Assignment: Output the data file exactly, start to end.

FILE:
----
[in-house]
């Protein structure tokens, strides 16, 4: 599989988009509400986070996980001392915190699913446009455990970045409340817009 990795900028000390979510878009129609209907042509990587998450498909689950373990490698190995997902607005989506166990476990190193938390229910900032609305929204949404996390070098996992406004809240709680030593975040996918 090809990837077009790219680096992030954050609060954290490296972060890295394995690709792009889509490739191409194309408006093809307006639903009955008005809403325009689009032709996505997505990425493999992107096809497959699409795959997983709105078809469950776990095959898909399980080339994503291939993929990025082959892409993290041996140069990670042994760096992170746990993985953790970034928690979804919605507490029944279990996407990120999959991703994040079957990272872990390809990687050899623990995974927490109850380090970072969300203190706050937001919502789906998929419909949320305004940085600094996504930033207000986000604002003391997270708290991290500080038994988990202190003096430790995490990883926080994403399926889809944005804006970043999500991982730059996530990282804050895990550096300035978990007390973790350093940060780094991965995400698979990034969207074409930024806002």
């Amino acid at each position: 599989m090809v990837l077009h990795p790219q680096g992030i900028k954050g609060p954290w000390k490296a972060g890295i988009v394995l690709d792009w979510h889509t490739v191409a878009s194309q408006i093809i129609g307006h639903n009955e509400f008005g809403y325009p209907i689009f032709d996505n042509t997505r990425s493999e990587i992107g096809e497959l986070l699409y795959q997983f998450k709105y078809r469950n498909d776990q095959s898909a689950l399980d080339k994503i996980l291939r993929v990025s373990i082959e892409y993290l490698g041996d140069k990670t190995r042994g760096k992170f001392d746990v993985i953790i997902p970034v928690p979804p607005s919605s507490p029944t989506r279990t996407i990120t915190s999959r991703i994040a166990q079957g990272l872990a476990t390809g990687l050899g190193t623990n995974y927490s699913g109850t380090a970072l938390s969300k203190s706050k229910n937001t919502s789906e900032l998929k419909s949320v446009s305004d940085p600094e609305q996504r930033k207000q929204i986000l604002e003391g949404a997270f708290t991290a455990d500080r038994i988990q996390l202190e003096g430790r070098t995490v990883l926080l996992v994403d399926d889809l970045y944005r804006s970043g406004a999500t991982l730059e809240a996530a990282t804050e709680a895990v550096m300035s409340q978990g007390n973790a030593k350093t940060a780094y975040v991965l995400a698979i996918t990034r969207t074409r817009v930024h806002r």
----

[in-house]
């Protein structure tokens, strides 16, 4: 599989988009509400986070996980001392915190699913446009455990970045409340817009 990795900028000390979510878009129609209907042509990587998450498909689950373990490698190995997902607005989506166990476990190193938390229910900032609305929204949404996390070098996992406004809240709680030593975040996918 090809990837077009790219680096992030954050609060954290490296972060890295394995690709792009889509490739191409194309408006093809307006639903009955008005809403325009689009032709996505997505990425493999992107096809497959699409795959997983709105078809469950776990095959898909399980080339994503291939993929990025082959892409993290041996140069990670042994760096992170746990993985953790970034928690979804919605507490029944279990996407990120999959991703994040079957990272872990390809990687050899623990995974927490109850380090970072969300203190706050937001919502789906998929419909949320305004940085600094996504930033207000986000604002003391997270708290991290500080038994988990202190003096430790995490990883926080994403399926889809944005804006970043999500991982730059996530990282804050895990550096300035978990007390973790350093940060780094991965995400698979990034969207074409930024806002």
């Amino acid at each position: 599989m090809v990837l077009h990795p790219q680096g992030i900028k954050g609060p954290w000390k490296a972060g890295i988009v394995l690709d792009w979510h889509t490739v191409a878009s194309q408006i093809i129609g307006h639903n009955e509400f008005g809403y325009p209907i689009f032709d996505n042509t997505r990425s493999e990587i992107g096809e497959l986070l699409y795959q997983f998450k709105y078809r469950n498909d776990q095959s898909a689950l399980d080339k994503i996980l291939r993929v990025s373990i082959e892409y993290l490698g041996d140069k990670t190995r042994g760096k992170f001392d746990v993985i953790i997902p970034v928690p979804p607005s919605s507490p029944t989506r279990t996407i990120t915190s999959r991703i994040a166990q079957g990272l872990a476990t390809g990687l050899g190193t623990n995974y927490s699913g109850t380090a970072l938390s969300k203190s706050k229910n937001t919502s789906e900032l998929k419909s949320v446009s305004d940085p600094e609305q996504r930033k207000q929204i986000l604002e003391g949404a997270f708290t991290a455990d500080r038994i988990q996390l202190e003096g430790r070098t995490v990883l926080l996992v994403d399926d889809l970045y944005r804006s970043g406004a999500t991982l730059e809240a996530a990282t804050e709680a895990v550096m300035s409340q978990g007390n973790a030593k350093t940060a780094y975040v991965l995400a698979i996918t990034r969207t074409r817009v930024h806002r």